The ports and terminals industry is undergoing increased scrutiny by commercial enterprises and government agencies to improve security and cargo tracking capabilities. In addition, the industry is under pressure to protect and preserve document trails while creating faster global communications to route and store containers.
IT security systems are being used by ports and terminals to maximize operational efficiency and security, but logistics directors at port terminals may have questions about the integration of different systems.
VectorUSA is a systems integrator that provides a wide range of services to truck terminals. The company recently provided CCJ with a list of the top three security concerns and technologies that effectively address them.
Integration of Wi-Fi Assisted GPS
Wireless networks and cloud-based software applications can enable employees, regardless of their location, to maintain access to information and resources at all times. The ability to share information, among onsite and offsite employees within an organization, and with other organizations, results in more efficient and effective business practices.
Often times ports are relying on antiquated designs for wireless systems that do not take into account the wireless architect, specific protocol technology, and the manner in which ensures clients can monitor activity throughout the terminal.
While cost is a concern, an IT director should consider downtime versus the cost of the infrastructure in a wireless design. In industrial areas, special attention should be paid to where access points are installed and if they are too sparse, as coverage may not be strong on all parts of the property. Typically, clients decide to only have a few access points for fear of cost overruns, but this leads to downtime, which is ultimately more expensive when evaluating the cost-effectiveness of a more resilient design.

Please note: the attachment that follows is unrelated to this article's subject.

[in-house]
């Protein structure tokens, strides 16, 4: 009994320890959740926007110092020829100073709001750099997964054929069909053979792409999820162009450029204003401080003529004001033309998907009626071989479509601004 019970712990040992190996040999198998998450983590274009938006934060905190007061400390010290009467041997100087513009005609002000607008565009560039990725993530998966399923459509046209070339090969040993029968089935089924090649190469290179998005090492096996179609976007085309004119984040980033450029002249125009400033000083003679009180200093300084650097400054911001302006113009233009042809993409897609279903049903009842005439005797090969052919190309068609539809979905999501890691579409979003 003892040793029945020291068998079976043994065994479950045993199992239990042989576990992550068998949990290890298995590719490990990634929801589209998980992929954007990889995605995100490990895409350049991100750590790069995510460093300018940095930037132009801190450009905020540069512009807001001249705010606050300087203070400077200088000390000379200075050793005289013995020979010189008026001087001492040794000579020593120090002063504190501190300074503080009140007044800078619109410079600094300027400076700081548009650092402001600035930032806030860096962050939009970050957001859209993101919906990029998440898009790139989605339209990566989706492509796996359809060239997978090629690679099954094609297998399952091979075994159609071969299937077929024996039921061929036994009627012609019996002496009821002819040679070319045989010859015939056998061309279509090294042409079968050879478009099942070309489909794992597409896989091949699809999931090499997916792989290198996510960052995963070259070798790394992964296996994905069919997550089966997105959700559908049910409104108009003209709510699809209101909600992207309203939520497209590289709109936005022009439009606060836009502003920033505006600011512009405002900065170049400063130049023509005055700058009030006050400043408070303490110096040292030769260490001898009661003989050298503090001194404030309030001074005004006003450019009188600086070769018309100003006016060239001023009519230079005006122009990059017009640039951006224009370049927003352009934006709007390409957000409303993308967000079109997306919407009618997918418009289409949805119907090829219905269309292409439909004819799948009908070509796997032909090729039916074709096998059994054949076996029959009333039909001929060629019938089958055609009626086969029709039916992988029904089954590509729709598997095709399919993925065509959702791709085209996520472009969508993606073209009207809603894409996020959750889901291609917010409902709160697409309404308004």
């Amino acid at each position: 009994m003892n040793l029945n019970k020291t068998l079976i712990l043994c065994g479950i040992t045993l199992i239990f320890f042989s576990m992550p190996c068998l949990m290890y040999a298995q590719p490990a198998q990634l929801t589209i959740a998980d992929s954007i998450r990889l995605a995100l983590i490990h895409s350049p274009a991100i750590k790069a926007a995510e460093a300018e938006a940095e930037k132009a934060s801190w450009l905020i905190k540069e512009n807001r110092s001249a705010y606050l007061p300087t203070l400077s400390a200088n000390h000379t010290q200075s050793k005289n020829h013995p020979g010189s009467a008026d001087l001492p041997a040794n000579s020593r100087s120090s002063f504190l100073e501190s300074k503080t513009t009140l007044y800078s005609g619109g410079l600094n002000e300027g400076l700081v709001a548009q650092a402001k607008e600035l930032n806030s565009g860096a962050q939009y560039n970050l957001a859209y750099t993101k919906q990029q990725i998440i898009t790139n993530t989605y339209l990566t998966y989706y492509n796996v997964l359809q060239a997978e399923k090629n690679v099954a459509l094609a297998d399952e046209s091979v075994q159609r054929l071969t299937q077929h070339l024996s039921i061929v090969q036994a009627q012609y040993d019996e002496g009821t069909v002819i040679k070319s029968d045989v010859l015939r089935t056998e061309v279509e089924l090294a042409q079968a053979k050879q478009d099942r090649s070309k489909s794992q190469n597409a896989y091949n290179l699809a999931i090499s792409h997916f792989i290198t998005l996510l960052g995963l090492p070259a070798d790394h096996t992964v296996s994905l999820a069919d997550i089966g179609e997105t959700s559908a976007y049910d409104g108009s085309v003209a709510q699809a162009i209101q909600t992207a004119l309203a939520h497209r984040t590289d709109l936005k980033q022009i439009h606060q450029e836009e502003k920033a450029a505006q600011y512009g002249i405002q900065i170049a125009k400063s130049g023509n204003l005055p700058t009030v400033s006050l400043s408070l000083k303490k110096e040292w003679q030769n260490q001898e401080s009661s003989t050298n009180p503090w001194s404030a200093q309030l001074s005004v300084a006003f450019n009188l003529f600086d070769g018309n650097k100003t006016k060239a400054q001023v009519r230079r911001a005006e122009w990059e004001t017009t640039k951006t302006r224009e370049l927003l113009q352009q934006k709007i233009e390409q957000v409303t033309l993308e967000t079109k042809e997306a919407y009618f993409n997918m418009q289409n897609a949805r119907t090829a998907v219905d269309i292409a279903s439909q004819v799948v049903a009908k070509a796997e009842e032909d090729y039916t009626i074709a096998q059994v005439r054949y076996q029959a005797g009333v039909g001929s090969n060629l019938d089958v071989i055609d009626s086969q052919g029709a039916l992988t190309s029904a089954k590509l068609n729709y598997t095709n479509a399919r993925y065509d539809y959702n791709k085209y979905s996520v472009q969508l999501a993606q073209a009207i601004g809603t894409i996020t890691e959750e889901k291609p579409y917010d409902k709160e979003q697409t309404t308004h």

The Network’s Bandwidth
To ensure the best video surveillance system, a robust network and people who monitor and manage the network are required. A “set it and forget it” attitude will lead to serious IT problems. There must be an on-site, IT team or managed services contract in place to understand the software and video data, as well as what the business is trying to accomplish so that they can ensure the network can handle the bandwidth. The IT team should also be responsible for regular testing to ensure the data is being saved for a set period of time and that data is being stored properly on the servers or network data recorder.
Active vs. Passive Surveillance
When considering the design and implementation of an intelligent surveillance system, ports and terminals IT directors must consider not only threats to the property and human safety but also the security of cargo from theft. To ensure that surveillance system is effectively implemented, IT directors must decide whether they plan to hire a full-time security staff, purchase an intelligent surveillance system or use a combination of both.
An active surveillance security staff is typically on the ground looking for threats or unsafe activity on the video or CCTV monitoring system. While a passive surveillance system consists of cameras set up in strategic locations that can record incidents that can be viewed after the event.
On their own, neither solution will be 100 percent effective in stopping threats or theft. However, when the two solutions work in concert, they create the best likelihood to monitor and protect people and property.
With the increasing push for more security, faster global communications and advanced tracking capabilities, the integration of IT solutions has proven to be highly beneficial in the advancement of the ports and terminals industry. While the task of implementing a new IT security solution can be daunting, by clearly listing any concerns or questions you can ensure the implementation of a system that perfectly suits your needs.